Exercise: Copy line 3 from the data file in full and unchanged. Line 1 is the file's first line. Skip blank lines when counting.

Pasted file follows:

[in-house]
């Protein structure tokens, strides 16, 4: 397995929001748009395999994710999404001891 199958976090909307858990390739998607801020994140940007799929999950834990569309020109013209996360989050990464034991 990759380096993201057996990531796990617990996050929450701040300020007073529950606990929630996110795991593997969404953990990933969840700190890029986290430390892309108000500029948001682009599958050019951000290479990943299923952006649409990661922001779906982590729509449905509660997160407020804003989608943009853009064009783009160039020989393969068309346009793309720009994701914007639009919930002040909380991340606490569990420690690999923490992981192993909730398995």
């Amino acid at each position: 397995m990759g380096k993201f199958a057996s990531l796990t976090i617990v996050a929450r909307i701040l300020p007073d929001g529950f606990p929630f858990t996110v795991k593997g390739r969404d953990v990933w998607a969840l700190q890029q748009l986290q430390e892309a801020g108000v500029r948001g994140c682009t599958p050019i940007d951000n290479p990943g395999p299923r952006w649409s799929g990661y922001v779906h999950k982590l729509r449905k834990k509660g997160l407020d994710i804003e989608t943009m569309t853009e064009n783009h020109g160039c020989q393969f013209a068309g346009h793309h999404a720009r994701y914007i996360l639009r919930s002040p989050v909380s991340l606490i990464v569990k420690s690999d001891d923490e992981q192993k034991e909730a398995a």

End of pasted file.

């Amino acid at each position: 397995m990759g380096k993201f199958a057996s990531l796990t976090i617990v996050a929450r909307i701040l300020p007073d929001g529950f606990p929630f858990t996110v795991k593997g390739r969404d953990v990933w998607a969840l700190q890029q748009l986290q430390e892309a801020g108000v500029r948001g994140c682009t599958p050019i940007d951000n290479p990943g395999p299923r952006w649409s799929g990661y922001v779906h999950k982590l729509r449905k834990k509660g997160l407020d994710i804003e989608t943009m569309t853009e064009n783009h020109g160039c020989q393969f013209a068309g346009h793309h999404a720009r994701y914007i996360l639009r919930s002040p989050v909380s991340l606490i990464v569990k420690s690999d001891d923490e992981q192993k034991e909730a398995a």